Craig Wilkins

Architect, author, academic, and activist, Dr. Craig L. Wilkins currently serves on the faculty at the University of Michigan Taubman College of Architecture and Urban Planning. A 2020 American Landscape Association Bradford Williams Medal recipient and 2017 Smithsonian Cooper-Hewitt Design Museum National Design Award winner, he is the author of The Aesthetics of Equity: Notes on Race, Space, Architecture, and Music and Diversity Among Architects: From Margin to Center. His creative practice specializes in engaging communities in collaborative and participatory design processes. The former director of the Taubman College Detroit Community Design Center and founder of the award-winning Studio:DetroitHS – an initiative created to introduce under-represented high school students to careers in design – he is particularly interested in the production of various forms of space and understanding how publicly accessible and responsive design can radically transform the trajectory of lives and environments, particularly for those on the margins of society. His award-winning design work has been featured in such publications as The Washington Post, Miami Herald, Houston Chronicle, The Atlantic, and Fast Company. His critical essays and commentary have been published in the Journal of Architectural Education, International Review of African American Art, Art South Africa, Volume, Minneapolis Star Tribune, and Detroit News, among others. Recipient of the 2008 Association of Collegiate Schools of Architecture's Collaborative Practice Award and the 2010 Kresge Fellowship, he is currently creative director of the WILKINS project (tWp), a social justice, strategic design alliance that provides architectural, urban design and planning services, public interest design solutions, and expertise in engaged public discourse.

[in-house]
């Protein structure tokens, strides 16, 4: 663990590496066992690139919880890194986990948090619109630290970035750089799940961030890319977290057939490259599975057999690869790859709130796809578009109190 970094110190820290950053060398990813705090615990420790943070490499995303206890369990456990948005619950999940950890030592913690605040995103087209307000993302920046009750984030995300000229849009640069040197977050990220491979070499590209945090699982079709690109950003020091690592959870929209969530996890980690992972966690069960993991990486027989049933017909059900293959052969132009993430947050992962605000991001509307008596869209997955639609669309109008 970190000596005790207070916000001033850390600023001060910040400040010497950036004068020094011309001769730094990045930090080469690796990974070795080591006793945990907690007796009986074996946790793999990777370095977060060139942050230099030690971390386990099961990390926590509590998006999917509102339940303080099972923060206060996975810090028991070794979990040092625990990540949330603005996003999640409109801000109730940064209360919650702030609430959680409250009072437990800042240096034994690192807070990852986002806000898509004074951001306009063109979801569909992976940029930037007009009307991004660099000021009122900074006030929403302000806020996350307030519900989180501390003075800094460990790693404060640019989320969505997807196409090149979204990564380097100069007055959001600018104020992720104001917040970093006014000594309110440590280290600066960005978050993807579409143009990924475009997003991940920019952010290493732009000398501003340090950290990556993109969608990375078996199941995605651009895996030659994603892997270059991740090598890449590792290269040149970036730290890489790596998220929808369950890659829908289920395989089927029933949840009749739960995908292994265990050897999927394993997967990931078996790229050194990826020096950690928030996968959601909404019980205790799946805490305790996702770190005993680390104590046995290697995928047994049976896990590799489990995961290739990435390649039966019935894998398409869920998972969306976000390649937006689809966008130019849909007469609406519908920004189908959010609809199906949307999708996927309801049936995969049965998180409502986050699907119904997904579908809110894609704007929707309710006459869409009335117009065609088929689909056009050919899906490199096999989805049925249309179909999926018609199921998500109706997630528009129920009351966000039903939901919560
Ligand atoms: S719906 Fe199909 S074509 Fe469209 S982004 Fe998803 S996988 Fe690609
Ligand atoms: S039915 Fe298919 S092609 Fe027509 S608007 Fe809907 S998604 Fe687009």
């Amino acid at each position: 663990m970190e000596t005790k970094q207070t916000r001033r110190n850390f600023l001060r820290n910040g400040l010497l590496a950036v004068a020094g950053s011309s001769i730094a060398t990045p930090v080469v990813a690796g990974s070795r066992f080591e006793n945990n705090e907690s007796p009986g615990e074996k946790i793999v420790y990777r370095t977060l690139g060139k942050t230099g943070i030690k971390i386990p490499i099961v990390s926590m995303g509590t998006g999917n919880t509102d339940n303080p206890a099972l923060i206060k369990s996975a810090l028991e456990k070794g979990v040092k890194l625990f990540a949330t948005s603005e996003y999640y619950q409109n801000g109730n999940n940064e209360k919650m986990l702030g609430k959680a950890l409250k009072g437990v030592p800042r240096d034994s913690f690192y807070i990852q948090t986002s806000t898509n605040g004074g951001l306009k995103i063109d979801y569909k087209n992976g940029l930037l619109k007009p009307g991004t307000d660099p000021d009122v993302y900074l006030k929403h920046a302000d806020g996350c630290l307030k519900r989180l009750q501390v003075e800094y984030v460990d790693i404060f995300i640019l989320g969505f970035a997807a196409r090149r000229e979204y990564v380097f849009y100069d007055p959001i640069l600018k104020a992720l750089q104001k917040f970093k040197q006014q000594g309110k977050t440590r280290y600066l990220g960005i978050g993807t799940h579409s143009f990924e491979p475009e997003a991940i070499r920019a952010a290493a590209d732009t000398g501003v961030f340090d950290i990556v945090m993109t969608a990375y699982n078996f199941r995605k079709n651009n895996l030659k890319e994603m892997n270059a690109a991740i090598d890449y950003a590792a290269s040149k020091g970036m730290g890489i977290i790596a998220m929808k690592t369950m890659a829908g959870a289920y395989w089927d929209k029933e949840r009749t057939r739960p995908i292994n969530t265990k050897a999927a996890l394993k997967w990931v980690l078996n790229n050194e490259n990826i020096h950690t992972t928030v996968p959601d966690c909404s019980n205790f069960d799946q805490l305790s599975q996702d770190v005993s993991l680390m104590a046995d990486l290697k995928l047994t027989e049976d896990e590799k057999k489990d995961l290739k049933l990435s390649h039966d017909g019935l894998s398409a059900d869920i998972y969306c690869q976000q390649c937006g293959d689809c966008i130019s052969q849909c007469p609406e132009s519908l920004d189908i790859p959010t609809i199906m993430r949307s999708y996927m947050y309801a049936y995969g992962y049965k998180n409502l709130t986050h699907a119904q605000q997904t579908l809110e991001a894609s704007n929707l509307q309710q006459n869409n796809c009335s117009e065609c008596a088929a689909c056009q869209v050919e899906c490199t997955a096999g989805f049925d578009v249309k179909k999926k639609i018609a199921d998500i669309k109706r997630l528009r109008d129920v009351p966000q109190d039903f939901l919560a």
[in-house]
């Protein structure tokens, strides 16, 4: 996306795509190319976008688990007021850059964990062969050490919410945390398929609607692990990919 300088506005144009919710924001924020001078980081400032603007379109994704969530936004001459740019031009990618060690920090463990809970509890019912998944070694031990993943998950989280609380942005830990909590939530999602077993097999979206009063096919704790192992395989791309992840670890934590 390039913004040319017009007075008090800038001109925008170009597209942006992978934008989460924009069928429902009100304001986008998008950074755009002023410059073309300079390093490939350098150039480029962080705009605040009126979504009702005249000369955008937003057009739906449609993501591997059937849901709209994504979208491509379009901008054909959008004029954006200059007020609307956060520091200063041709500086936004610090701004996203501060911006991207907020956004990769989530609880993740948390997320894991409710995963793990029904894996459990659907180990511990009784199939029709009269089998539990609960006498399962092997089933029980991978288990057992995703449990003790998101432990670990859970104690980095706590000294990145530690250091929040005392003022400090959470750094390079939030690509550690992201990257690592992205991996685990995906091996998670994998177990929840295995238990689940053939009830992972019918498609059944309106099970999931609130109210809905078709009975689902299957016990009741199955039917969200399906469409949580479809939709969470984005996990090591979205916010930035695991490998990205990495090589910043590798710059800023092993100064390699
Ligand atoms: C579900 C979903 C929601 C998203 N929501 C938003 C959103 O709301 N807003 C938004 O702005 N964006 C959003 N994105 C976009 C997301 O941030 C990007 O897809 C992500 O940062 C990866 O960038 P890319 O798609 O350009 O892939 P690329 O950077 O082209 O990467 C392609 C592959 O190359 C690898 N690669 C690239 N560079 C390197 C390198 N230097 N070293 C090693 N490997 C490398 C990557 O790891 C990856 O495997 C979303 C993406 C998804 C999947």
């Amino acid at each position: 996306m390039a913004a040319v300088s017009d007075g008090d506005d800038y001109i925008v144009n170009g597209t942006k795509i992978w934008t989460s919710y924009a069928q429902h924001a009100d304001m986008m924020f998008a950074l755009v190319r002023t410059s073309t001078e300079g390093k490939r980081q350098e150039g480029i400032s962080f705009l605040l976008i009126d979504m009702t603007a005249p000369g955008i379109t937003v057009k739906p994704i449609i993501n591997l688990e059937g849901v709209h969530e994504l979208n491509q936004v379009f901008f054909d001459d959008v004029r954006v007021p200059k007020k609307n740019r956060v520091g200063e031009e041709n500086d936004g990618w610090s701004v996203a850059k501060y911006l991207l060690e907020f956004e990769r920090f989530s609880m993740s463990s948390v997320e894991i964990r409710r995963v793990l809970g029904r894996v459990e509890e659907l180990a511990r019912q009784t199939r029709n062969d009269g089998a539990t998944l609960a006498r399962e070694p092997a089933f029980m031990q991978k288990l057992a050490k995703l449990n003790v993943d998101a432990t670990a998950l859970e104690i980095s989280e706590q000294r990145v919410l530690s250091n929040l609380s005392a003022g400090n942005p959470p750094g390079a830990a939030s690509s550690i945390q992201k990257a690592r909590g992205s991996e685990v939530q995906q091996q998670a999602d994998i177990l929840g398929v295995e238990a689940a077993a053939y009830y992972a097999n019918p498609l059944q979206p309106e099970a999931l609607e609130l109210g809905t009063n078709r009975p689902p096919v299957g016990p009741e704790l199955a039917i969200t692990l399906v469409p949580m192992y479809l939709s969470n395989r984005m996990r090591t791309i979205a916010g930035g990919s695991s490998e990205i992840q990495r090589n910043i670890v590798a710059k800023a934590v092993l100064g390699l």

Courtesy of the A. Alfred Taubman College of Architecture and Urban Planning, University of Michigan

Past Works

The Aesthetics of Equity

It's Time for Architects to Accept Responsibility

Diversity Among Architects: From Margin to Center